By Barbara Kessler
Green Right Now
In recent days, both the wind power and solar power advocates have been protesting the potential expiration of three key tax incentives that have helped drive the expansion of renewable energy in the US, even amid the economic stall out.
Those tax incentives are:
- The Production Tax Credit (PTC), a tax credit based on kilowatts, which the wind industry credits for keeping its sails afloat over the past two years.
- The Investment Tax Credit (ITC), which allows investors to take a 30 percent tax credit on an eligible project.
- The 1603 Treasury grant program, which offers investors a grant equal to one-third of the value of a completed project, in lieu of the ITC.
With Congress and President Obama both seeking ways to trim the federal budget deficit, and the tug of oil and coal money ever-present on Capital Hill, these incentives for clean energy are being considered for the axe.
Many believe renewable power can succeed without them. However, history tells a different story. Each time one of these incentives has lapsed, investment in renewable power has deflated faster than yesterday’s party balloons.
Why? Because renewable power remains a fledgling part of the energy pie, providing less than 10 percent of the power to the grid nationally.
Wind and solar power, while much-discussed, remain a sliver of the energy markets and are therefore riskier, relative to established coal, oil and gas markets, though one could argue that is changing as more people realize the promise and durability of renewable energy. (People like Warren Buffett, who just increased his stake in the solar industry, and whose Mid-American Energy Co. is a major reason Iowa now gets 20 percent of its power from wind.)
Looking around the globe, many other markets and political leaders in Germany, China and Great Britain recognize that renewable energy can provide not just greater future growth, but growth in the right direction, away from polluting, finite sources of energy.
If the US lets these clean power sectors wither in the name of austerity budgeting, it will make the nation less competitive globally and slow its progress toward domestic energy security. It will short-circuit the manufacturers who’ve set up dozens of facilities in the US to service these industries and fumble an opportunity to leverage the private investment that makes these tax policies a relatively good buy for taxpayers — as Rep.Earl Blumenauer, D-Portland, points out in a recent article in the National Journal.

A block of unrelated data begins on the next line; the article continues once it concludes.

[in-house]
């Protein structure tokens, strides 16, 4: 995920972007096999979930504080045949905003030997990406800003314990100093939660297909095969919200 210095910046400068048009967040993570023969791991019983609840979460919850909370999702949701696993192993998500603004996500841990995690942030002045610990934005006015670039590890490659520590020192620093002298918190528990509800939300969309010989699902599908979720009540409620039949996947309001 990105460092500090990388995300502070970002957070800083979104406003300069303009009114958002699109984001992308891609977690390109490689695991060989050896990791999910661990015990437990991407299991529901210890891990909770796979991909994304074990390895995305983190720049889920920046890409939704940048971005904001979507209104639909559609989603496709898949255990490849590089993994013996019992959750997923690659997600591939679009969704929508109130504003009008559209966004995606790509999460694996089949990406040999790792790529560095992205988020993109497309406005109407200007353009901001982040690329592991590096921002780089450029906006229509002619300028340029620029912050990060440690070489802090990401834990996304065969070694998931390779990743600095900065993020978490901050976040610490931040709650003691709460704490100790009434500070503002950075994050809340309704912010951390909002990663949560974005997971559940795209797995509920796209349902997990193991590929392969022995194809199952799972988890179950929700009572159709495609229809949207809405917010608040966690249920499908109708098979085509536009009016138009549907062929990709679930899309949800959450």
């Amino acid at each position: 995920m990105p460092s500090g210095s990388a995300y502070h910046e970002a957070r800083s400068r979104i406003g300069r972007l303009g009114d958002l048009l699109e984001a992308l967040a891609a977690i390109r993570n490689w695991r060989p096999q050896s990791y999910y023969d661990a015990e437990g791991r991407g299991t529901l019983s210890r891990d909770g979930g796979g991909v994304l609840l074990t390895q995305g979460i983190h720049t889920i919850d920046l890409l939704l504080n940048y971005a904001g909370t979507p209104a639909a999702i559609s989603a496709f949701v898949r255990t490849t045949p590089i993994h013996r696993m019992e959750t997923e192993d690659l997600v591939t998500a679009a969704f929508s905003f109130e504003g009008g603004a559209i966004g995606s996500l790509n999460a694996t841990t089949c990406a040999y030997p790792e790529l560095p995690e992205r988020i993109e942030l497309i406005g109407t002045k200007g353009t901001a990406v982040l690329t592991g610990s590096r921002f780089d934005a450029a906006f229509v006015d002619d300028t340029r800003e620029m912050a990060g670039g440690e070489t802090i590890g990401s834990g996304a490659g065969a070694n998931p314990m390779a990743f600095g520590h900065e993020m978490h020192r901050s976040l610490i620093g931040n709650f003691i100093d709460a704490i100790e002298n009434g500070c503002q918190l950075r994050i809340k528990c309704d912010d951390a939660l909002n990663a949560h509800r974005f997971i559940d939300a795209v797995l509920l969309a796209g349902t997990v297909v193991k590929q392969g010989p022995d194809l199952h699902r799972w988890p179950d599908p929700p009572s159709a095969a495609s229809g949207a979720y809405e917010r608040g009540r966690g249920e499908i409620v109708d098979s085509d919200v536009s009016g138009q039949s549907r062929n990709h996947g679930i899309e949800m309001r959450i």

“Federal energy tax incentives assure the deployment of American clean energy at a time when competitors like China and Germany are aggressively expanding manufacturing, research, and deployment of these technologies. Beyond providing direct support for renewable energy manufacturers, programs like the production and investment tax credit and the 1603 Treasury Grant Program help clean energy companies leverage millions of dollars in private investment as well. Since its enactment, for instance, the 1603 program alone has leveraged $22.8 billion in private-sector investment for 22,000 projects in all 50 states across the clean energy industry.”
Blumenauer notes that in 2010, “wind-related manufacturing employed roughly 20,000 people and the industry supported 75,000 direct and indirect wind-related jobs across the country. More than 100,000 Americans work in the solar industry, double the number since 2009.”
Both the American Wind Energy Association and the Solar Energy Industries Association predict steep drop offs in jobs, if the investment credits are not renewed. AWEA released a report Monday that jobs in direct wind generation (as opposed to manufacturing) could be cut nearly in half, down to around 40,000 from nearly 80,000 currently.
In this time of need, the political winds should tack with those jobs, not against them.
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